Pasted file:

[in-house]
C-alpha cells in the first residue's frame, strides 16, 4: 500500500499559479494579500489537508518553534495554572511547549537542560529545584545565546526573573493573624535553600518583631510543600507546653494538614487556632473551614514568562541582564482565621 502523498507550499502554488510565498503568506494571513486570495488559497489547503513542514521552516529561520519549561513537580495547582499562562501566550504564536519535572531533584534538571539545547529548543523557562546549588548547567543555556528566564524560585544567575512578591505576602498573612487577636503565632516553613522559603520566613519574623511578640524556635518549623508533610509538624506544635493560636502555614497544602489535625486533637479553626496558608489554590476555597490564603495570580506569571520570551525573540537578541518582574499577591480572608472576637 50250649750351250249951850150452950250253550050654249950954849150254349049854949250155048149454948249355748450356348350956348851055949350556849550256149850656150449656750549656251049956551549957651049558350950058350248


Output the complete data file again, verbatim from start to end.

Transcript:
[in-house]
C-alpha cells in the first residue's frame, strides 16, 4: 500500500499559479494579500489537508518553534495554572511547549537542560529545584545565546526573573493573624535553600518583631510543600507546653494538614487556632473551614514568562541582564482565621 502523498507550499502554488510565498503568506494571513486570495488559497489547503513542514521552516529561520519549561513537580495547582499562562501566550504564536519535572531533584534538571539545547529548543523557562546549588548547567543555556528566564524560585544567575512578591505576602498573612487577636503565632516553613522559603520566613519574623511578640524556635518549623508533610509538624506544635493560636502555614497544602489535625486533637479553626496558608489554590476555597490564603495570580506569571520570551525573540537578541518582574499577591480572608472576637 50250649750351250249951850150452950250253550050654249950954849150254349049854949250155048149454948249355748450356348350956348851055949350556849550256149850656150449656750549656251049956551549957651049558350950058350248